a collection of extreme ultraviolet mirrors disposed to collect extreme ultraviolet light emitted by the plasma; and
a vacuum chamber to enclose the electrode and the collection of extreme ultraviolet mirrors.
28. The apparatus of claim 27, further comprising a source of a gas that, when ionized, produces extreme ultraviolet radiation.
29. The apparatus of claim 19, further comprising:
a collection of extreme ultraviolet mirrors disposed to collect extreme ultraviolet light emitted by the plasma; and
a vacuum chamber to enclose the electrode and the collection of extreme ultraviolet mirrors.
30. The apparatus of claim 29, further comprising a source of a gas that, when ionized, produces extreme ultraviolet radiation.
31. The apparatus of claim 1, wherein each of the plurality of grooves comprises a pair of sidewalls and a bottom trough.
32. The apparatus of claim 31, wherein the sidewalls are separated by a distance that allows inertial effects on at least some ionized micro-droplets to overcome electrical forces so that the at least some ionized micro-droplets traverse from one sidewall to the other.
33. The apparatus of claim 1, wherein the solid base comprises a solid core.
Description
BACKGROUND

Lithography is used in the fabrication of semiconductor devices. In lithography, a light sensitive material, called a “photoresist”, coats a wafer substrate, such as silicon. The photoresist may be exposed to light reflected from a mask to reproduce an image of the mask, which is used to define a pattern on the wafer. When the wafer and mask are illuminated, the photoresist undergoes chemical reactions and is then developed to produce a replicated pattern of the mask on the wafer.

Extreme Ultraviolet (EUV) lithography is a promising future lithography technique. EUV light may be produced using a small, hot plasma which will efficiently radiate at a desired wavelength, e.g., in a range of approximately 11 nm to 15 nm. The plasma may be created in a vacuum chamber, typically by driving a pulsed electrical discharge through the target material or by focusing a pulsed laser beam onto the target material. The light produced by the plasma is then collected by nearby mirrors and sent downstream to the rest of the lithography tool.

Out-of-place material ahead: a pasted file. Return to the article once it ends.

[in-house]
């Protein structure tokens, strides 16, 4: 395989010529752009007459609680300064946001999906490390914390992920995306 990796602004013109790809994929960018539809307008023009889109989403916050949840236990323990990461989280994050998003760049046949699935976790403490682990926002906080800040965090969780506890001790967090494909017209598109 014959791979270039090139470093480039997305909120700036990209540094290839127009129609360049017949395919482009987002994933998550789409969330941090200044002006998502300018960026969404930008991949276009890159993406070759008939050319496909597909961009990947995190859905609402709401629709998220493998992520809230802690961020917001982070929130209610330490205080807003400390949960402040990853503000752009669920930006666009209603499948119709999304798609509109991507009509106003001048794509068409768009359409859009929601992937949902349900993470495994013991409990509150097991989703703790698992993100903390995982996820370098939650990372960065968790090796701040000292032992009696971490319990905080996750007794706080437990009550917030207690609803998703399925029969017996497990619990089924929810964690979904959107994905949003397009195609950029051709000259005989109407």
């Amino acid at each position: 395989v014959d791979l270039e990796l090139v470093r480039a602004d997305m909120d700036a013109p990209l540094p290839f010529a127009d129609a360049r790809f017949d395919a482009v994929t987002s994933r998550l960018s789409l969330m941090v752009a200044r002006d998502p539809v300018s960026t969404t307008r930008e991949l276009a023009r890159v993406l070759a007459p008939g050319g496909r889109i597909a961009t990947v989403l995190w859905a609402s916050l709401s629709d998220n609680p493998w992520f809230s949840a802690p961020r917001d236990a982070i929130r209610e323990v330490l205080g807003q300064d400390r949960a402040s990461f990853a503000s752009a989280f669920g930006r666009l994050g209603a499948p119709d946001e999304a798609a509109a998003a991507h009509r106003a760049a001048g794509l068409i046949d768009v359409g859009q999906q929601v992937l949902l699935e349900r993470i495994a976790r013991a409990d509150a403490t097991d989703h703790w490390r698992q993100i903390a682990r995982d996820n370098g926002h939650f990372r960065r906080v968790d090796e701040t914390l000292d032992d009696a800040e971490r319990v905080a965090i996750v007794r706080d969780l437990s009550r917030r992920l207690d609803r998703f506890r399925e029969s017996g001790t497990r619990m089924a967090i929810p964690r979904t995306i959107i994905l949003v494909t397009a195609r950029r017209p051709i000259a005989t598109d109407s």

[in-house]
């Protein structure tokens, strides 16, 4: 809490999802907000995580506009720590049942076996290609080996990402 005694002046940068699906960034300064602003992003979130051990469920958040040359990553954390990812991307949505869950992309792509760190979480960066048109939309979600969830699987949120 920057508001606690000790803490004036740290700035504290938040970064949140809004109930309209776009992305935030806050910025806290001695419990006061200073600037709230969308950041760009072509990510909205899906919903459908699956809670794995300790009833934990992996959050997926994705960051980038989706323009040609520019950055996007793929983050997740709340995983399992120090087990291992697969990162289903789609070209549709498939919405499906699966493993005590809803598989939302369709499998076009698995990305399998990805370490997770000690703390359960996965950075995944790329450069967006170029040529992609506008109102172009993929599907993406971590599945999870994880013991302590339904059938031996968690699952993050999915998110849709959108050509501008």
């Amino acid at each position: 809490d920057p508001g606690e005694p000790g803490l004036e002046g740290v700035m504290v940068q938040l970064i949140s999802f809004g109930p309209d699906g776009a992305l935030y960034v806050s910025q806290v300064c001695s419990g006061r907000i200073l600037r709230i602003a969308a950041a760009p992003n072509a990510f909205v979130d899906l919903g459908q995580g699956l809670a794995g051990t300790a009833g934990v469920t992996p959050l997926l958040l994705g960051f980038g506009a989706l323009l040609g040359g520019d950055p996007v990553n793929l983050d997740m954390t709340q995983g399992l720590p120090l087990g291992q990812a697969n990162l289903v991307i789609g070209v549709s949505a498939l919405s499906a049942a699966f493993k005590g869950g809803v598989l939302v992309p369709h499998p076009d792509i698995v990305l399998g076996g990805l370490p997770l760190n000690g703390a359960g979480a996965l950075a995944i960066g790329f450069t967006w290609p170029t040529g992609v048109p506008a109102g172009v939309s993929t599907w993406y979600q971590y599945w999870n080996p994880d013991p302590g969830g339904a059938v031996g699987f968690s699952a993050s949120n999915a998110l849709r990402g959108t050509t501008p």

The hot plasma tends to erode materials nearby, e.g., the electrodes in electric-discharge sources. The eroded material may coat the collector optics, resulting in a loss of reflectivity and reducing the amount of light available for lithography.

BRIEF DESCRIPTION OF THE DRAWINGS

FIG. 1 is a block diagram of a lithography system.

FIG. 2 is a sectional view of a cylindrical pair of electrodes in a plasma-produced light source.

FIG. 3 is a sectional view of a grooved surface in an electrode.

FIG. 4 is a sectional view of an electrode including a coating of a porous material.

FIG. 5 is a sectional view of an electrode including a coating of a pseudo-alloy.

DETAILED DESCRIPTION

FIG. 1 shows a lithography system 100. A wafer, coated with a light sensitive coating, and a mask are placed in a lithography chamber 105. The pressure in the lithography chamber may be reduced to a near vacuum environment by vacuum pumps 110. A light source chamber 115, which houses a light source, is connected to the lithography chamber 105. The pressure in the light source chamber may also be reduced to a near vacuum environment by the vacuum pumps 110.

The light source chamber 115 may house an EUV light source. A power supply 125 is connected to the EUV chamber to supply energy for creating an EUV-emitting plasma, which provides EUV light for lithography. The EUV light may have a wavelength in a range of 11 nm to 15 nm, e.g., 13.5 nm. The source may be a plasma light source, such as a pinch plasma source. Plasma-producing components (e.g., electrodes) in the EUV source may excite a gas to produce EUV radiation.

FIG. 2 shows an exemplary electrode-pair 200 in the light source. The electrode may include a central anode 205 surrounded by a cylindrical cathode 210. Tungsten (W) may be used for the electrodes and other components in the EUV source because it is relatively resistant to plasma erosion. However, plasma erosion may still occur, and the debris produced by the erosion may be deposited on collector mirrors in the lithography chamber. Debris particles may coat the collector mirrors, resulting in a loss of reflectivity.